Fish and other types of seafood not only provide people with nutrition but also with doses of tiny plastic particles, or microplastics. A new study reveals just how much and what types of microplastics may come with a serving of oysters or sardines (Environ. Sci. Technol. 2020, DOI: 10.1021/acs.est.0c02337). The analysis method could help reveal the extent of contamination in seafood and aid risk assessments to consumers, the researchers say.
Microplastics come from plastic pollution that gets broken down in the ocean and is then ingested by marine animals. Researchers usually identify particles by manually separating them from the animal tissue, suspending the particles in a solvent, and then analyzing them using spectroscopic techniques such as infrared or Raman spectroscopy. Although these methods provide information about the plastic types and particle counts in an animal, they usually cannot tell how much microplastic by weight is present.
Previously, Francisca Ribeiro of the University of Queensland and University of Exeter and her colleagues used a pyrolysis-gas chromatography/mass spectrometry (GC/MS) technique to quantify and identify microplastics in treated sewage sludge (Sci. Total Environ. 2020, DOI: 10.1016/j.scitotenv.2020.136924). The team has now adapted this technique to analyze microplastics in seafood. “The main advantage of the method is reporting plastic mass concentrations,” Ribeiro says. This will help in creating standard methods for detecting and reporting microplastics in food, she says.
For this study, the researchers purchased raw oysters, tiger prawns, crabs, squid, and sardines from a fish market and prepared samples for testing by breaking down the edible parts with an alkaline solution. They then filtered out the solids, extracted the plastics with a solvent, and used pyrolysis-GC/MS to identify five common polymers in marine plastic waste: polyvinyl chloride, polyethylene, polystyrene, polypropylene, and poly(methyl methacrylate).
After analyzing the results, the researchers found that sardines had the highest concentration of microplastics, predominantly polyethylene. A 100 g serving of sardines could potentially have 30 mg of microplastics, their analysis showed. Squid had the lowest concentration, 0.7 mg per 100 g serving. The team found polyvinylchloride in all the samples and polypropylene in all the foods except oysters. The other three polymers were found in sardines and crabs.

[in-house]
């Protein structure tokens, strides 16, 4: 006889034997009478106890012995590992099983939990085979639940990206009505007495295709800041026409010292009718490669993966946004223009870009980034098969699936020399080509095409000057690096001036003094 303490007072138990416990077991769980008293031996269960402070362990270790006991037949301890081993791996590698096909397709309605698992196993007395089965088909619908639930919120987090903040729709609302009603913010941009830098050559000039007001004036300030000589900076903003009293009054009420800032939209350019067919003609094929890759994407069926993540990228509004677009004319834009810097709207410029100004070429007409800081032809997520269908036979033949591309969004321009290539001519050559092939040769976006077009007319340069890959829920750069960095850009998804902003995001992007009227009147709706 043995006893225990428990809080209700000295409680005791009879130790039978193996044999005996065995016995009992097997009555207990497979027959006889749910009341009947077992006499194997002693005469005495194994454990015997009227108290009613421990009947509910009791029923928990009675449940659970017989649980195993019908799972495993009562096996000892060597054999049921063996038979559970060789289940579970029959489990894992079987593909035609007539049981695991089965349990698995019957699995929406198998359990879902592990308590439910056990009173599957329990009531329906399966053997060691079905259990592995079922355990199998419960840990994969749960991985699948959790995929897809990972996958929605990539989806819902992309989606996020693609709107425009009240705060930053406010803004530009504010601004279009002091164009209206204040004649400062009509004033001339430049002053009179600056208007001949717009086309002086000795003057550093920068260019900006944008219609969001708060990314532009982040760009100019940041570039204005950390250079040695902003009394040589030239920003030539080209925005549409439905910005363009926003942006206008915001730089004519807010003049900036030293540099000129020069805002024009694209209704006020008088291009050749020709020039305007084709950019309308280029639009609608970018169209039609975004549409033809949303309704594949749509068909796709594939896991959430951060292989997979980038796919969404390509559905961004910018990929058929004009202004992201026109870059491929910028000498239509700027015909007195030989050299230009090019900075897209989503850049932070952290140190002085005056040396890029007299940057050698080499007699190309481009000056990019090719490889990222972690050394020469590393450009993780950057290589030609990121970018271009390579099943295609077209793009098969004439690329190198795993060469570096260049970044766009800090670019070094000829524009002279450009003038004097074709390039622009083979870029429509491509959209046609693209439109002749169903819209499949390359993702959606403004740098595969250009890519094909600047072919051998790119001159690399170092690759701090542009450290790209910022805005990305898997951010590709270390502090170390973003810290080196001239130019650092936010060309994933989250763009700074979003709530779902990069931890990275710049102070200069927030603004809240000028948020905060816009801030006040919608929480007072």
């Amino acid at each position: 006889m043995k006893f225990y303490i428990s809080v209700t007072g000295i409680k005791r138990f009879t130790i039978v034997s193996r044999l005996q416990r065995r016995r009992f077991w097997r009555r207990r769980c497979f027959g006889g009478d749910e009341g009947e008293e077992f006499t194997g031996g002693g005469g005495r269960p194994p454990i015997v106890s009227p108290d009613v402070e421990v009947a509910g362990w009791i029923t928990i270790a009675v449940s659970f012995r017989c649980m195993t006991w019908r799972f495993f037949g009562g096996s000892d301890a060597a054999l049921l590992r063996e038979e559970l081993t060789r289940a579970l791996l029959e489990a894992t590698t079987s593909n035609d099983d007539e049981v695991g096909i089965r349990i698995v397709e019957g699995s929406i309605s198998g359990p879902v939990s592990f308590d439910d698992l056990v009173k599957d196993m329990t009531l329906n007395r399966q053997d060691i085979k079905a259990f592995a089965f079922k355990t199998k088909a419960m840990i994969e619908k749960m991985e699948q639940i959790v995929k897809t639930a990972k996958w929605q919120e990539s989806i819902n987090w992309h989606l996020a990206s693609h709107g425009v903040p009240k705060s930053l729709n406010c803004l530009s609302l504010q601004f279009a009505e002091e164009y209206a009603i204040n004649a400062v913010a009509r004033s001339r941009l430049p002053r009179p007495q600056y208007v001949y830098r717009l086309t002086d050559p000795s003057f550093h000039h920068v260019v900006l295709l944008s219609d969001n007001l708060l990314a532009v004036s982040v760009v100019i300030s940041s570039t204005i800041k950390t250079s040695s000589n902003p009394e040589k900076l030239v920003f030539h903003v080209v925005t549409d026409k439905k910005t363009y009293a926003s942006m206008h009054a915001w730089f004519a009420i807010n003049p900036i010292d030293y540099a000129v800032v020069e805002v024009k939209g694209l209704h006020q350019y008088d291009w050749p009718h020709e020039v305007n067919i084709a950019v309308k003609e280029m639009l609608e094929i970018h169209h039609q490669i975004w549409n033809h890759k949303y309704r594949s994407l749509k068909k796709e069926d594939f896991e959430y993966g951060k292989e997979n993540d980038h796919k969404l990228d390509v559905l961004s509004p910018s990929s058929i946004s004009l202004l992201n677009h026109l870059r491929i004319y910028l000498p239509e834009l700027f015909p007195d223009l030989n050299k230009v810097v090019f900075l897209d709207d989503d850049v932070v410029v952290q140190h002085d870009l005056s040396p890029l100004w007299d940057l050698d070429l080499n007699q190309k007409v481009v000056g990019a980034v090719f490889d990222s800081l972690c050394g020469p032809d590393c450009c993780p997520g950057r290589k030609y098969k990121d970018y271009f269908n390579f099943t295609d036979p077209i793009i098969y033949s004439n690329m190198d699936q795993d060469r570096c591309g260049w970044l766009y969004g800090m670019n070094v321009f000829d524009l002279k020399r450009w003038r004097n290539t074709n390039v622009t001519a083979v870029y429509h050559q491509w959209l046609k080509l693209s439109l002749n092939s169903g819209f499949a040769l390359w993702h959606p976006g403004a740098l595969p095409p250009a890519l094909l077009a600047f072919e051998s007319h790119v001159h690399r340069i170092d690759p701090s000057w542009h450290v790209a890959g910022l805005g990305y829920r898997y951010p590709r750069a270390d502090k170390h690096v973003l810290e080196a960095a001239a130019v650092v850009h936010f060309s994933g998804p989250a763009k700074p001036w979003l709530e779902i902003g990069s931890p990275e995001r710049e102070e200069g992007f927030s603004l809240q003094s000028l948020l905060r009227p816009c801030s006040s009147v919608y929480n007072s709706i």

The sample preparation and extraction method makes it easier and less time consuming to isolate microplastics from complex natural materials than the previous methods of physically separating the microplastics from the biological and organic matter, says Barbara M. Scholz-Böttcher of Carl von Ossietzky University of Oldenburg, who was not involved in the research. “This is very attractive when combined with pyrolysis-GC/MS for routine laboratories, in particular.” However, the technique does not provide the particle count or size, which are very important in ecotoxicology studies, she says. In addition, the technique does not recover enough poly(ethylene terephthalate), the ubiquitous plastic of bottles and textiles, for the researchers to identify that polymer in the seafood samples.
There is still no consensus on whether microplastic particle count or concentrations should be reported to come up with toxicity thresholds, says Chelsea M. Rochman of the University of Toronto, who was not involved in the study. “Until then, this data helps us by putting forth a novel method and providing more evidence that there are microplastics in seafood.”